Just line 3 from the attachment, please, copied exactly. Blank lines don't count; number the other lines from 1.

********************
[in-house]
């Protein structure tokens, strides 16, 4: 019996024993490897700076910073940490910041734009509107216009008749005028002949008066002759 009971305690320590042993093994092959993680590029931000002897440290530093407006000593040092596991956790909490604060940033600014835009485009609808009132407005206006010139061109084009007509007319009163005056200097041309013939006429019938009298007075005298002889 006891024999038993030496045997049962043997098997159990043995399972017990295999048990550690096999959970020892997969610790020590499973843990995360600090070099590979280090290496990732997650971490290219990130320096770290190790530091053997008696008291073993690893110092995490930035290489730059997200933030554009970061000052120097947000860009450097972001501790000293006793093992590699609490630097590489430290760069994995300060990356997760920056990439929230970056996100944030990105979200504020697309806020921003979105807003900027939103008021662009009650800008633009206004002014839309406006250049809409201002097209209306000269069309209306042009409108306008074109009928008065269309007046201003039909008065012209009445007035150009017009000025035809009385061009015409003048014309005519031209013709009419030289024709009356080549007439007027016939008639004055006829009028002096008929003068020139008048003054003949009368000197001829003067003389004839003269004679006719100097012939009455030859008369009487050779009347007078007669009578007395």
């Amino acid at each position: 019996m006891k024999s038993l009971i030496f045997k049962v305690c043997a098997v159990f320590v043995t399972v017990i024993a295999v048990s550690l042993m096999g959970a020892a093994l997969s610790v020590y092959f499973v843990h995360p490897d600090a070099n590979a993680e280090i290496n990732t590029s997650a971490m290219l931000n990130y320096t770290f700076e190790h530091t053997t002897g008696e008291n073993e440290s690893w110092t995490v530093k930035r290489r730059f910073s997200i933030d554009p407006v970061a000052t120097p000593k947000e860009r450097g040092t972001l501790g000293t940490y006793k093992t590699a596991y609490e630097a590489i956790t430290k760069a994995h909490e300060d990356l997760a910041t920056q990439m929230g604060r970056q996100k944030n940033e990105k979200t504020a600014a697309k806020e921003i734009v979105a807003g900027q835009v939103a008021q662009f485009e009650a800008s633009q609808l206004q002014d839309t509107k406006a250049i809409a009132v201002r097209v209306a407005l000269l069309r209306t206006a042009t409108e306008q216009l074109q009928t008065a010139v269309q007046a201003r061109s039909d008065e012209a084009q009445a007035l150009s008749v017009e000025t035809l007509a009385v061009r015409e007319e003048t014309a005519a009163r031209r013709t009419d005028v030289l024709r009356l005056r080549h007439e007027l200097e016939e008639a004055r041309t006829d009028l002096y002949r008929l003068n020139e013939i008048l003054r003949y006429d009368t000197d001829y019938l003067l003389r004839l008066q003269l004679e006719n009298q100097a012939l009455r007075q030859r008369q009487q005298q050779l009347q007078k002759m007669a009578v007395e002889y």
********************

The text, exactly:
């Amino acid at each position: 019996m006891k024999s038993l009971i030496f045997k049962v305690c043997a098997v159990f320590v043995t399972v017990i024993a295999v048990s550690l042993m096999g959970a020892a093994l997969s610790v020590y092959f499973v843990h995360p490897d600090a070099n590979a993680e280090i290496n990732t590029s997650a971490m290219l931000n990130y320096t770290f700076e190790h530091t053997t002897g008696e008291n073993e440290s690893w110092t995490v530093k930035r290489r730059f910073s997200i933030d554009p407006v970061a000052t120097p000593k947000e860009r450097g040092t972001l501790g000293t940490y006793k093992t590699a596991y609490e630097a590489i956790t430290k760069a994995h909490e300060d990356l997760a910041t920056q990439m929230g604060r970056q996100k944030n940033e990105k979200t504020a600014a697309k806020e921003i734009v979105a807003g900027q835009v939103a008021q662009f485009e009650a800008s633009q609808l206004q002014d839309t509107k406006a250049i809409a009132v201002r097209v209306a407005l000269l069309r209306t206006a042009t409108e306008q216009l074109q009928t008065a010139v269309q007046a201003r061109s039909d008065e012209a084009q009445a007035l150009s008749v017009e000025t035809l007509a009385v061009r015409e007319e003048t014309a005519a009163r031209r013709t009419d005028v030289l024709r009356l005056r080549h007439e007027l200097e016939e008639a004055r041309t006829d009028l002096y002949r008929l003068n020139e013939i008048l003054r003949y006429d009368t000197d001829y019938l003067l003389r004839l008066q003269l004679e006719n009298q100097a012939l009455r007075q030859r008369q009487q005298q050779l009347q007078k002759m007669a009578v007395e002889y």